Growing potatoes in Ukraine, the choice of doses of fertilizers

Potatoes show the best yield on loosened and well aerated soil. This is one of the few crops that is capable of producing a good harvest at the same place for a long time, provided that organic and mineral fertilizers are sufficiently applied.

The optimum land density for sprouting potato tubers on medium loamy soils is 1-1.2 g / cm³, on sandy loam 1.3-1.4 g / cm³. With an increase in the density of the soil of medium loamy soil up to 1.4 g / cm³, the yield of tubers is reduced by 30-40%. Not only the total weight of the crop depends on the density of the soil, but also the quality of the tubers - their shape, size, and ability to store.

Potatoes tolerate high concentrations of soil solution and soil acidification quite well. The optimum pH value in the range of 5.0-6.5 units. The root system of potatoes is underdeveloped, 90% of its total mass is in the arable layer. In middle and late ripening varieties, roots penetrate deeper into the soil than in early ripening ones.

For the formation of 1 ton of tubers and the concomitant amount of tops, potatoes takes from the soil:

  • Nitrogen: 5-6 kg;
  • Phosphorus: 1,5-6 kg;
  • Potassium: 7-9 kg;
  • Magnesium: 0,9 kg.

Early varieties are characterized by a high intake of potassium, in the later ones all the figures for nutrient intake are lower. An important feature is the short period of the fastest absorption of nutrients is approximately 30 days. The main part of the root system is at a depth of no more than 60 cm and 4 times shorter than that of wheat. Suction capacity is small, so the potatoes always respond well to timely feeding.

The content of dry matter in tubers is 13-37%, starch: 8-29%. The quality of the crop is influenced by many factors.

Nitrogen in potato cultivation

Nitrogen fertilizers contribute to the growth of green mass, which is responsible for the processes of photosynthesis. Their introduction lengthens the growing season and maturity of tubers. During a drought, the process of photosynthesis and starch accumulation is inhibited due to the lack of moisture, so nitrogen fertilizers can have a negative effect.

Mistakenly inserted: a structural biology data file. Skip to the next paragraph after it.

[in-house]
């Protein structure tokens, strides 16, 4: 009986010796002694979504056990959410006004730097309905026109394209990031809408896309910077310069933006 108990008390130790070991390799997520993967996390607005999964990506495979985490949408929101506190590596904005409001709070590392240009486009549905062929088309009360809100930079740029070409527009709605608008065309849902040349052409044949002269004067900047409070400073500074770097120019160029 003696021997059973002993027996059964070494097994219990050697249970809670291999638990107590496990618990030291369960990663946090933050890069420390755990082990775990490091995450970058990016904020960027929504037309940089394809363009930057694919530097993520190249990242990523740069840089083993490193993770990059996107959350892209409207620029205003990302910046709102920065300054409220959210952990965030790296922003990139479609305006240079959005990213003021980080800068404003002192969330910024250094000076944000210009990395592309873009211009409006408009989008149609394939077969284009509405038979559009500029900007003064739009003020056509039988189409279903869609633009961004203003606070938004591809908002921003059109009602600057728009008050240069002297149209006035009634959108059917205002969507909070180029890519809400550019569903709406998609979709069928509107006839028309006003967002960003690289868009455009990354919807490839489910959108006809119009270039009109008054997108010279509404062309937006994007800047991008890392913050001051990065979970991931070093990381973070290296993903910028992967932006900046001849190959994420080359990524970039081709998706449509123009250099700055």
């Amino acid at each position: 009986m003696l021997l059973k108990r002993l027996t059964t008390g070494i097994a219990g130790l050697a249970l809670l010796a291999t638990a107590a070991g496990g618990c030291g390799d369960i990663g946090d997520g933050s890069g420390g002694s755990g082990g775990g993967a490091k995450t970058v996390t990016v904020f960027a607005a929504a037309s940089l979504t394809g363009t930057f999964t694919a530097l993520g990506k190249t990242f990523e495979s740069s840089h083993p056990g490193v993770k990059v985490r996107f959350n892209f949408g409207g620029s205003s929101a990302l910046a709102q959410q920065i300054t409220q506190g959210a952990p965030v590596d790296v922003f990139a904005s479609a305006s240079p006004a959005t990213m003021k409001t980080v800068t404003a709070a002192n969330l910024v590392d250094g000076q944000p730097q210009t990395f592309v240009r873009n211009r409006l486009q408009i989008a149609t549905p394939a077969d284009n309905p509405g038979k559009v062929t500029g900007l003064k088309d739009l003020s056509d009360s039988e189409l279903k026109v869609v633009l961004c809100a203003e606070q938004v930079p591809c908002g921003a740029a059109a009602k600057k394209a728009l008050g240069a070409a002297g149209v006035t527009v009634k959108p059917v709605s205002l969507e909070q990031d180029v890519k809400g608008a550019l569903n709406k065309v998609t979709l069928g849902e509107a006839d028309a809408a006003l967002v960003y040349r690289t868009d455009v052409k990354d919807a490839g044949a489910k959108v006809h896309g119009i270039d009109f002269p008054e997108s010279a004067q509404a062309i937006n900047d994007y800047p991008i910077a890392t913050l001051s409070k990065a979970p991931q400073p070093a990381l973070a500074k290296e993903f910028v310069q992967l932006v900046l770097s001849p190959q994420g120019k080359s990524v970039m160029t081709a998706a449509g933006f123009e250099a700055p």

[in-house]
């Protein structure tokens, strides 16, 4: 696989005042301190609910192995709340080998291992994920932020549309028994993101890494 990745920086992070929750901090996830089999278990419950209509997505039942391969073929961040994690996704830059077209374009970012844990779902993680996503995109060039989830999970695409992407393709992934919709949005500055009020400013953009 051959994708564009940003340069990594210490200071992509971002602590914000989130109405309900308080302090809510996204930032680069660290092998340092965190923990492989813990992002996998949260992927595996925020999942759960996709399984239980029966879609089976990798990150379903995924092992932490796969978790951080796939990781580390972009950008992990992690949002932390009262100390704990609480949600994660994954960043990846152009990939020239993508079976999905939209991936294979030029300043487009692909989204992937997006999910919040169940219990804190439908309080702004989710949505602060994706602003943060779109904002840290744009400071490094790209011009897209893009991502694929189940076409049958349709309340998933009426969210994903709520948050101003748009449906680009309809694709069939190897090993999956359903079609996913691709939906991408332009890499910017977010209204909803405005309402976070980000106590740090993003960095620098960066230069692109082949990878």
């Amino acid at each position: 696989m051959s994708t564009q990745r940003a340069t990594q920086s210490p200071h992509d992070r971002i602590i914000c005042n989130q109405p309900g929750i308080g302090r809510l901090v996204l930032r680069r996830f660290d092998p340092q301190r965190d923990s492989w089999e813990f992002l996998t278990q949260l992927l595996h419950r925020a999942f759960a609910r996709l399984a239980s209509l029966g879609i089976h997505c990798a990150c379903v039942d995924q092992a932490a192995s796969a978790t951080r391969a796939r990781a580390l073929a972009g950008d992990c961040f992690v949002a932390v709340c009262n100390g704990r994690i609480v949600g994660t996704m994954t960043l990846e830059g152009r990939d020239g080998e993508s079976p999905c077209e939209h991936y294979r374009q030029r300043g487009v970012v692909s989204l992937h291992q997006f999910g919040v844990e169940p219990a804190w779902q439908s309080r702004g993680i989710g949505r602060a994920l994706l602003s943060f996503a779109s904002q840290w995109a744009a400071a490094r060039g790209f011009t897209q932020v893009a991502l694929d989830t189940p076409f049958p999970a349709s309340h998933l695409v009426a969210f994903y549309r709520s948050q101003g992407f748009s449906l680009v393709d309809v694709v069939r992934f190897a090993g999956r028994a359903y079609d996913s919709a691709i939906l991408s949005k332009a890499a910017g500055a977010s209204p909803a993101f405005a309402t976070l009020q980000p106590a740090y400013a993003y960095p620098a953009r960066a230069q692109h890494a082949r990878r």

A good source of nitrogen for potatoes is ammonium sulfate, which simultaneously reduces the incidence of scab.

The period of the most active absorption of minerals from the soil covers the phase of budding, flowering and the formation of tubers. At the initial stage of growth, the presence of nitrogen is more important in order to form a photosynthetic mass, on the stage of beginning of the formation of tubers — phosphorus and potassium. An excess of nitrogen at the stage of tuber formation leads to the continued growth of green mass, slows the growth of tubers and the accumulation of starch in them.

At the same time, a strong lack of nitrogen can lead to premature death of the tops, which will reduce the yield.

Dose of applied nitrogen fertilizer (kg/ha), depending on the purpose of growing potatoes:

  • For sowing: 50;
  • Early: 100;
  • For deep-fry and starch: 120;
  • For chips: 130;
  • For food: 150.

When selecting tubers for chips, a solids content of 24% is needed, a lot of starch (more than 16%) and a minimum of reducing sugars. The latter, during frying, enter into a chemical reaction with amino acids, which spoils the taste and color of the chips.

Phosphorus for growing potatoes

Phosphorus is important for proper growth of roots and tubers. Therefore, we can expect an increase in yield from 10 to 71% when using this type of fertilizer. In addition, the starch content and the quality of the peel of tubers are increased, which is important for their storage and transportation. Since this element is important for the formation of roots and tubers, the farmer should provide the plant with a sufficient amount of this mineral before the stage of the formation of tubers.

With a sufficient amount of phosphorus, the content of nitrates in tubers is reduced, the damage to them is well healed. Phosphorus accelerates ripening, reduces the percentage of blight infestation, increases resistance to viral diseases of potatoes, black leg, ring rot, and rhizoctonia.

Signs of phosphorus deficiency in potatoes:

  • Low-growing plants;
  • The number of branches of each plant decreases;
  • Leaves dull colors or bronze color;
  • Budding and flowering linger up to 5 days;
  • The overall weight and quality of the tubers is reduced;
  • Brown spots appear on tubers.

Potassium when growing potatoes

Although potatoes are not chlorophobic, the presence of chlorine in potash fertilizers impairs yield. This is especially noticeable on poor soils, with a low content of mobile compounds of phosphorus and potassium. Chlorine increases the water content of tubers, which slows down their maturation, and also violates the accumulation of starch. Therefore, chlorine-containing potash fertilizers are better to be applied for autumn tillage, so that the chlorine ions before spring have time to move into the soil layers, which are below the layer of the main mass of potato roots.

Potassium is responsible for managing carbohydrate metabolism. With its sufficient amount, the processes of creation, transfer and accumulation of carbohydrates (starch) flow well. Affects the osmolar pressure in plant cells and the water regime of the plant. With a sufficient amount of potassium, potatoes tolerate drought better and spend less liquid to form the same amount of dry residue. The content of mobile potassium compounds should be at least 60 mg/kg in the soil.